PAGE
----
Stargazing professor earns prestigious accolade for stellar discoveries

Astrophysicist Vicky Kaspi is awarded the Bakerian Medal and Lecture for her research on neutron stars and their utility for constraining basic physics
“I have greatly enjoyed my research career thus far, both studying the astonishing objects our Universe has created, and also sharing discoveries with so many brilliant and hard-working students and postdocs,” says Vicky Kaspi. “A recognition like this is icing on the cake.”

While her research may have focused exclusively on the stars, Professor Vicky Kaspi’s work has most certainly been getting attention here on Earth. Indeed, the Royal Society of the United Kingdom – one of the world’s most recognized scientific organizations – today announced that she is the recipient of the Bakerian Medal for 2021. Awarded since 1775 for outstanding research in the physical sciences, the Bakerian Medal is one of the premier honours of the Royal Society.

In earning this year’s medal, Kaspi joins such illustrious McGill luminaries as Ernest Rutherford and John William Dawson, as well as other renowned scientists like Michael Faraday. The award committee selected Kaspi for her research on neutron stars and their utility for constraining basic physics, recognition of her over 25 years of research on radio pulsars and magnetars. Her work on Fast Radio Bursts – frequent bursts of radio waves originating from outside the Milky Way – was also cited in their decision.

“I am tremendously honoured to have been selected for the Bakerian Medal and Lecture by the Royal Society of London,” said Kaspi. “I have greatly enjoyed my research career thus far, both studying the astonishing objects our Universe has created, and also sharing discoveries with so many brilliant and hard-working students and postdocs. A recognition like this is icing on the cake.”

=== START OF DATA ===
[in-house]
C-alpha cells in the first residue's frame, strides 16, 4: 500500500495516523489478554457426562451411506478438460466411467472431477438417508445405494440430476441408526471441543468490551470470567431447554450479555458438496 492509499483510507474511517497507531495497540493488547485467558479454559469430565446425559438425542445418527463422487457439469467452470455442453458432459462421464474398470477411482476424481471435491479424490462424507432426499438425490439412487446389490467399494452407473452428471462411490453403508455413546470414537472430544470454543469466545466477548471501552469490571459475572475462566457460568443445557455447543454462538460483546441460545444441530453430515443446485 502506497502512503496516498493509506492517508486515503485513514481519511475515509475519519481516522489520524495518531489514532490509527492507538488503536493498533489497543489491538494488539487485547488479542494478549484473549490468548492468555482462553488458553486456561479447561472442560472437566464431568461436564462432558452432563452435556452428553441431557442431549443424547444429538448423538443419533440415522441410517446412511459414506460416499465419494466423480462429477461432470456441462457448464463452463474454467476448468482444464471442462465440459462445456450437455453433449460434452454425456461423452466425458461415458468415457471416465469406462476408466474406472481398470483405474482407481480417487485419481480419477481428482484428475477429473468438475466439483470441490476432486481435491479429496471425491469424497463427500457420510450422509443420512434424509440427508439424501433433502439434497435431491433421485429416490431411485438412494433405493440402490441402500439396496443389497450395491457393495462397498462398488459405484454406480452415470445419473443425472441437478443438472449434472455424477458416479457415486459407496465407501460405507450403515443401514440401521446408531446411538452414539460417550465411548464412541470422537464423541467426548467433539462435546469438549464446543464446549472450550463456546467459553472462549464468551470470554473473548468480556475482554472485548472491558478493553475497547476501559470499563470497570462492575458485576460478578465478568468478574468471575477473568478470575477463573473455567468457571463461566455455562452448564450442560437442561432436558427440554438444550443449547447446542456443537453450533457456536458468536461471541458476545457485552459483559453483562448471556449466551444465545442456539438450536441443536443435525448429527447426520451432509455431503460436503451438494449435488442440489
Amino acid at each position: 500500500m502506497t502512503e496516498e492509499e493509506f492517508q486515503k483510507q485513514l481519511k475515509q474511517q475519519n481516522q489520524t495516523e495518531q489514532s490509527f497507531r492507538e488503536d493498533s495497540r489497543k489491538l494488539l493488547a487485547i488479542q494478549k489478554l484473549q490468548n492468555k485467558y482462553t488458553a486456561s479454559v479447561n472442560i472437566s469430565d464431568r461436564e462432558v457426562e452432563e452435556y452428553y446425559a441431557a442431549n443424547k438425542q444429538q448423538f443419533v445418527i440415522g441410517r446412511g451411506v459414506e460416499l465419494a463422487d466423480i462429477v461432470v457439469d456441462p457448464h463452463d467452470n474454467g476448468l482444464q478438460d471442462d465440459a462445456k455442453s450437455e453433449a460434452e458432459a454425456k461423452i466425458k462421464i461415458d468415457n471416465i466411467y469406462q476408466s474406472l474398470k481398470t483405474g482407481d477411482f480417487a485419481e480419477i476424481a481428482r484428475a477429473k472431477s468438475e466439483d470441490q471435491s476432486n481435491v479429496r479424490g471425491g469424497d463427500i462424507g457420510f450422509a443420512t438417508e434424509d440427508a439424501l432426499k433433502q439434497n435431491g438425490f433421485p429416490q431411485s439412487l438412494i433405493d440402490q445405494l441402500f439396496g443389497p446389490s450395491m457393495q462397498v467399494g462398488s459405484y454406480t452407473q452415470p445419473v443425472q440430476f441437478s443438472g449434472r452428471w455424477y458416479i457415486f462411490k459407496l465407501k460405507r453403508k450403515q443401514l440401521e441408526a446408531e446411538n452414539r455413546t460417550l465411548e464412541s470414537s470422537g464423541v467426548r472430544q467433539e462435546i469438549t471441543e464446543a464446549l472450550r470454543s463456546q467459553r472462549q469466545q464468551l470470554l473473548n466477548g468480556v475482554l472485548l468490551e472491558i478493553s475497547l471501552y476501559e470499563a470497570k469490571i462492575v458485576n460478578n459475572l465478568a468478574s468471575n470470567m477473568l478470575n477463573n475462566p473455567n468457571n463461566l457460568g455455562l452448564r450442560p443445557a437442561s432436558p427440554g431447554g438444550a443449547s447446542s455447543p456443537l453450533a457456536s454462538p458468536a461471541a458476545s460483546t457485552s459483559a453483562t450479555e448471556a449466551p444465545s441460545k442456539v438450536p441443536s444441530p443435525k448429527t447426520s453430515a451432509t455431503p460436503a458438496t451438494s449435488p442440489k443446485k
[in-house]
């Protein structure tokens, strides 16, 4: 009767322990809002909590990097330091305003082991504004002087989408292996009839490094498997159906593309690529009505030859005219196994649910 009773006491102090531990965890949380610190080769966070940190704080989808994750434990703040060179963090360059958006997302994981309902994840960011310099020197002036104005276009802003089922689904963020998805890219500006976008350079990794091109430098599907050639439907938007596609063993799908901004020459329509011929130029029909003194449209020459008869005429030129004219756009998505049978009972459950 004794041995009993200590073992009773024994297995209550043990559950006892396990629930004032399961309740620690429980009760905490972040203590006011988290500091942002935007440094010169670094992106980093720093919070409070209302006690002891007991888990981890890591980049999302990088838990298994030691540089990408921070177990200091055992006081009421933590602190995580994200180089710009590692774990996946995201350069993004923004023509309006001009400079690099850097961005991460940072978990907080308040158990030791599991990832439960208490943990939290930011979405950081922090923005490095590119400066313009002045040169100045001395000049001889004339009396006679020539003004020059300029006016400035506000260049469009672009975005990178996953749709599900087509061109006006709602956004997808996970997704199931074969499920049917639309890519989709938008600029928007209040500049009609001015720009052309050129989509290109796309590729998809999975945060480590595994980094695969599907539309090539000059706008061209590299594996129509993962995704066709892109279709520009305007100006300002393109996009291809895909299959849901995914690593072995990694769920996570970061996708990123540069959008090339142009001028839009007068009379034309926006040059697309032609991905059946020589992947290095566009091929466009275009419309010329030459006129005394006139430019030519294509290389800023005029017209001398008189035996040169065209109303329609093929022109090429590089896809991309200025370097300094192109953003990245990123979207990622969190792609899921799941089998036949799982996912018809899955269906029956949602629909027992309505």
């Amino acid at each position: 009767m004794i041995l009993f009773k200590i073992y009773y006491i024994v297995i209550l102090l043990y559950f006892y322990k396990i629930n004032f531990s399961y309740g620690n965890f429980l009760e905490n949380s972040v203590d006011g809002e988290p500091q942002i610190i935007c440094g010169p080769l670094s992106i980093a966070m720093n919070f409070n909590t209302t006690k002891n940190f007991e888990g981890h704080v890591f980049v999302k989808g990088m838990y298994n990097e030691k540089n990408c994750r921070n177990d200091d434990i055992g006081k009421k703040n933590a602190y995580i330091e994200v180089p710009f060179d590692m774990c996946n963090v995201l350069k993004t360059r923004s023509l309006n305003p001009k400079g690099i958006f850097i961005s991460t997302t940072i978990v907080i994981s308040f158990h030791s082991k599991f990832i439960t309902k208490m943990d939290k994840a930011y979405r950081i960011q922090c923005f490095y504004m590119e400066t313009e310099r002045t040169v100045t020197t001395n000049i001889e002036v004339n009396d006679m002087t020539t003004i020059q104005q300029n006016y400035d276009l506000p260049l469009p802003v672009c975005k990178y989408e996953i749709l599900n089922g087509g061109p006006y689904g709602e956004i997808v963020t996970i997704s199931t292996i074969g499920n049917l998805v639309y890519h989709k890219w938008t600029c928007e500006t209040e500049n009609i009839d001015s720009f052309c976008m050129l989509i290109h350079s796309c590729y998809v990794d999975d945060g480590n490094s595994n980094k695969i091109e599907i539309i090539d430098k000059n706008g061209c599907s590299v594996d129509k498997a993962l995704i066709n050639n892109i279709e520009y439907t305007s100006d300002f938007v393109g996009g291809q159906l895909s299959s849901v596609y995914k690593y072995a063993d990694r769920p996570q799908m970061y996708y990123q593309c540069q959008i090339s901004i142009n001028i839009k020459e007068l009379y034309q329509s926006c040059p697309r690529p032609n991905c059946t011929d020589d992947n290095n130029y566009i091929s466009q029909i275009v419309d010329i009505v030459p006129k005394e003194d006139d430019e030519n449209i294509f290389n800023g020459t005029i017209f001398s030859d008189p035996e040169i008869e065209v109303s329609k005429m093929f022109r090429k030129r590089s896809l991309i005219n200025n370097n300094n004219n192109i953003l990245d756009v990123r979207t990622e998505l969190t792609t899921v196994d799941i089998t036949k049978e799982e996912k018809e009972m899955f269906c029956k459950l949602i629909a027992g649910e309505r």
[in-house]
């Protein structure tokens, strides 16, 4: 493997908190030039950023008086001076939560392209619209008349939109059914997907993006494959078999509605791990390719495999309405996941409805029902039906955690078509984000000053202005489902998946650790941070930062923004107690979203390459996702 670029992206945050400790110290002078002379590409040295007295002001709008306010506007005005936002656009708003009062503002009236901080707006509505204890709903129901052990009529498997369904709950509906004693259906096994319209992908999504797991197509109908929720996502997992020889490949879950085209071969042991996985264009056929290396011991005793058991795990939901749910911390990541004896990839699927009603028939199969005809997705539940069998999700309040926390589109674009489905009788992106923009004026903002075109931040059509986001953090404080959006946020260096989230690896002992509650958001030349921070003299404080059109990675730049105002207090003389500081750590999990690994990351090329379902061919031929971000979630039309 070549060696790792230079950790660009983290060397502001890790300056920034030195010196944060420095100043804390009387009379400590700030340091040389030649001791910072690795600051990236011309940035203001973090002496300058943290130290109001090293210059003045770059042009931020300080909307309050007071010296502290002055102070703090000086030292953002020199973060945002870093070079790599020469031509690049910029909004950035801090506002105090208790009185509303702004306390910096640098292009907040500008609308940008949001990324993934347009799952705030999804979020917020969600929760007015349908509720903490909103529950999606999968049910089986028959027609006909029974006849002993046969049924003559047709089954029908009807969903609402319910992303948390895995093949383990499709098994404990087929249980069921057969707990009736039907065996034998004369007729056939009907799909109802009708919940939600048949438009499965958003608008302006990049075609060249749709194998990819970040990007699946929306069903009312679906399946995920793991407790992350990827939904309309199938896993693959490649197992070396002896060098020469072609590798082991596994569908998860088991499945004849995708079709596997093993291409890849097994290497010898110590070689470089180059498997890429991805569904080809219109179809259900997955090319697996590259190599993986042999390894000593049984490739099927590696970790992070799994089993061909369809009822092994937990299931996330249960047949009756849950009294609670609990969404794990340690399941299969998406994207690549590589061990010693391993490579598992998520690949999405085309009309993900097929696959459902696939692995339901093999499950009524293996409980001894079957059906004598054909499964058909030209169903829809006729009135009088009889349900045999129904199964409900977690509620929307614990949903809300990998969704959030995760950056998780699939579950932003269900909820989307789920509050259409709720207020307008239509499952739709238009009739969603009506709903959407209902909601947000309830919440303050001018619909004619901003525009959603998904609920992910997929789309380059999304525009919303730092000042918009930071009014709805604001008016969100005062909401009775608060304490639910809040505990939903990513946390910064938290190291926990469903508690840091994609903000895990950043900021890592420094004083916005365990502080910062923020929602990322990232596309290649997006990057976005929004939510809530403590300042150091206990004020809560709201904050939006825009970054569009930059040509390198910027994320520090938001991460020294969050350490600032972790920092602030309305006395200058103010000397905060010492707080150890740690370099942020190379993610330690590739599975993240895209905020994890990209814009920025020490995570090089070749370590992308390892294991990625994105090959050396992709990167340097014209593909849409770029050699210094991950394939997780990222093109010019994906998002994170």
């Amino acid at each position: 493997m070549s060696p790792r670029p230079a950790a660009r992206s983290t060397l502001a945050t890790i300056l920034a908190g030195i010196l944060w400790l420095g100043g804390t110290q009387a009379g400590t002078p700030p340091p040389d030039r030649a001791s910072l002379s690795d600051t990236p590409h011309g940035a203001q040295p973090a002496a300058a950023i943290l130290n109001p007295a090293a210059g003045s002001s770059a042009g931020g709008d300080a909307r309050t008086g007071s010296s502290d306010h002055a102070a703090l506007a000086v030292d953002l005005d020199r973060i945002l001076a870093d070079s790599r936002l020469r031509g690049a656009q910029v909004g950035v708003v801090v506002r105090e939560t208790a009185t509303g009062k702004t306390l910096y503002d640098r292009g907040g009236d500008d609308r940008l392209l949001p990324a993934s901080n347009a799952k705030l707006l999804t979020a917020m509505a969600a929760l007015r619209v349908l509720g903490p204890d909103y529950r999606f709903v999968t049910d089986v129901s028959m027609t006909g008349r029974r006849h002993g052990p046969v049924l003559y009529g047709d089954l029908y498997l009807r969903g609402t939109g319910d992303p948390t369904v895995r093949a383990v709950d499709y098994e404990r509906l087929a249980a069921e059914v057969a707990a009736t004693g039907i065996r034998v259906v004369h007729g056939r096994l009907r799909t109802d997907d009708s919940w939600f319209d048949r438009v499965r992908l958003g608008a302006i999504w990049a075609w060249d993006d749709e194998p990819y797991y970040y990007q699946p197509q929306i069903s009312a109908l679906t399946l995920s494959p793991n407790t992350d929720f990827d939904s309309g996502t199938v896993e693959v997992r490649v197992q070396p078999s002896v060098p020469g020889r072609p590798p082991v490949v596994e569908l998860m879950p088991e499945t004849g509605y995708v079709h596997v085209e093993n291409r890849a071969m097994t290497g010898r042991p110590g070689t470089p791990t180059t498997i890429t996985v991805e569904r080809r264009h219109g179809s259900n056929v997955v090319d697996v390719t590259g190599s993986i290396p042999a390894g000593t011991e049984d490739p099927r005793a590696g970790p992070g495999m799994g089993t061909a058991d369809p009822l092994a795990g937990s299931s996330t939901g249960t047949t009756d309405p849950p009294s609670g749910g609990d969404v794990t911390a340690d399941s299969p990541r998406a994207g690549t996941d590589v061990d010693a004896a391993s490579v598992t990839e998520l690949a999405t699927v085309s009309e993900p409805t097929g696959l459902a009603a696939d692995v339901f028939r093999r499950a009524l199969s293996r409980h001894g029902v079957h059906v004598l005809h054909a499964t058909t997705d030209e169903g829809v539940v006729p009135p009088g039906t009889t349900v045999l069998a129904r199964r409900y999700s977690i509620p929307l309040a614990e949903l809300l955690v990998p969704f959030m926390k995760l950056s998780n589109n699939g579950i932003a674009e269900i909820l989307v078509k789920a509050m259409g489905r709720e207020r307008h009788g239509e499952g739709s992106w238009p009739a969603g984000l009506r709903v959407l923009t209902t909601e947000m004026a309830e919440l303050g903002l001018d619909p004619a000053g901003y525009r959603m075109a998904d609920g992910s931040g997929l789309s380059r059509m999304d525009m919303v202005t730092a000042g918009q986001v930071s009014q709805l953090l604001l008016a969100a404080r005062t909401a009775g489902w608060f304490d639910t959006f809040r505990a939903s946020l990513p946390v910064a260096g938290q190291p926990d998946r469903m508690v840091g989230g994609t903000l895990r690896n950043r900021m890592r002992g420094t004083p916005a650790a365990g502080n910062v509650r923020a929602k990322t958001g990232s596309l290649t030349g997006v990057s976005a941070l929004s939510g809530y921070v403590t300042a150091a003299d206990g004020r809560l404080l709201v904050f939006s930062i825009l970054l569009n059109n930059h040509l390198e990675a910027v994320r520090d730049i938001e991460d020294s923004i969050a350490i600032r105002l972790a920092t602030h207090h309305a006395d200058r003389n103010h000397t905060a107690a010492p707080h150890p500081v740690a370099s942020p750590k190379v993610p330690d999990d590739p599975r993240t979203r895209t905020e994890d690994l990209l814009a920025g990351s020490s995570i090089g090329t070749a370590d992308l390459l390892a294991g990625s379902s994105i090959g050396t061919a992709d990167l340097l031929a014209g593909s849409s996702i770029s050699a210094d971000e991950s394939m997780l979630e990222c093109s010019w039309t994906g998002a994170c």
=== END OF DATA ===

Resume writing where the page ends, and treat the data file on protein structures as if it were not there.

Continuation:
The incredibly dense remains of collapsed stars are known as neutron stars, and among these are certain types that emit regular bursts of radiation – pulsars. Studying these relatively small stellar objects is valuable as they almost act as cosmic lighthouses that offer consistent and stable activity that can be used to test, among other things, Einstein’s Theory of General Relativity. Kaspi’s work has been instrumental in identifying and understanding the physical forces that govern these fascinating objects, with particular attention to the most highly magnetized members of the neutron-star population, “magnetars.”

Winning the Bakerian Medal is far from the first time Kaspi has won a major award. Her list of accomplishments is extensive, and includes the following honours: the Steacie Award, Fellow of the Royal Society, member of the American Academy of Arts & Sciences, the Killam Prize, the Herzberg Gold Medal, and being named Companion to the Order of Canada, in addition to many other accolades. Most recently, Kaspi and her colleagues on the CHIME Radio Telescope team won a 2020 Governor General’s Innovation Award.

Under Kaspi’s watchful eye, stargazing has been elevated to ever-greater heights, and paves the way for even more breathtaking discoveries in the future.

Read the press release announcing the 25 Royal Society medals and awards winners

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